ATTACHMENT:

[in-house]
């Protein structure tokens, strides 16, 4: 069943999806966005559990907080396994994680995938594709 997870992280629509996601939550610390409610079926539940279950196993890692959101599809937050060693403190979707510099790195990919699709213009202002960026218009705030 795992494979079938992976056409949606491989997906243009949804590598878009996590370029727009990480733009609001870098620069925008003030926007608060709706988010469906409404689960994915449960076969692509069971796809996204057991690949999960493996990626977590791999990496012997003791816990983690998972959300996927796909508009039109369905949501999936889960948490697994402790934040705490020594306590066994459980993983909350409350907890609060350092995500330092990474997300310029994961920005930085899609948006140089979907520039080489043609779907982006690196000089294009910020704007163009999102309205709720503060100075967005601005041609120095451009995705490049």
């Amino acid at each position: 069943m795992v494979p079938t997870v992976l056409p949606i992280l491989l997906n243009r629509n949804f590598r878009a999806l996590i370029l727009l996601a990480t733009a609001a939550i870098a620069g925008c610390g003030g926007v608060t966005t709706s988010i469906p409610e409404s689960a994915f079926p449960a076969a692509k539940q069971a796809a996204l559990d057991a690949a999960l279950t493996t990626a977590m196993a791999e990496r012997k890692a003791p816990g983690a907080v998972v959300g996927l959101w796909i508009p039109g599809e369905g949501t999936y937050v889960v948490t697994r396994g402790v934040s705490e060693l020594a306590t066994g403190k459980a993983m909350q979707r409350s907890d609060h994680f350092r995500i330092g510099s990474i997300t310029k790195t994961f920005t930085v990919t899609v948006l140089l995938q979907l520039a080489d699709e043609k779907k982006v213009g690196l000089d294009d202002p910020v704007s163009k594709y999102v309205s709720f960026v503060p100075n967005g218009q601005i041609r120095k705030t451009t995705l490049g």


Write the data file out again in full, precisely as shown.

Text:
[in-house]
């Protein structure tokens, strides 16, 4: 069943999806966005559990907080396994994680995938594709 997870992280629509996601939550610390409610079926539940279950196993890692959101599809937050060693403190979707510099790195990919699709213009202002960026218009705030 795992494979079938992976056409949606491989997906243009949804590598878009996590370029727009990480733009609001870098620069925008003030926007608060709706988010469906409404689960994915449960076969692509069971796809996204057991690949999960493996990626977590791999990496012997003791816990983690998972959300996927796909508009039109369905949501999936889960948490697994402790934040705490020594306590066994459980993983909350409350907890609060350092995500330092990474997300310029994961920005930085899609948006140089979907520039080489043609779907982006690196000089294009910020704007163009999102309205709720503060100075967005601005041609120095451009995705490049």
């Amino acid at each position: 069943m795992v494979p079938t997870v992976l056409p949606i992280l491989l997906n243009r629509n949804f590598r878009a999806l996590i370029l727009l996601a990480t733009a609001a939550i870098a620069g925008c610390g003030g926007v608060t966005t709706s988010i469906p409610e409404s689960a994915f079926p449960a076969a692509k539940q069971a796809a996204l559990d057991a690949a999960l279950t493996t990626a977590m196993a791999e990496r012997k890692a003791p816990g983690a907080v998972v959300g996927l959101w796909i508009p039109g599809e369905g949501t999936y937050v889960v948490t697994r396994g402790v934040s705490e060693l020594a306590t066994g403190k459980a993983m909350q979707r409350s907890d609060h994680f350092r995500i330092g510099s990474i997300t310029k790195t994961f920005t930085v990919t899609v948006l140089l995938q979907l520039a080489d699709e043609k779907k982006v213009g690196l000089d294009d202002p910020v704007s163009k594709y999102v309205s709720f960026v503060p100075n967005g218009q601005i041609r120095k705030t451009t995705l490049g």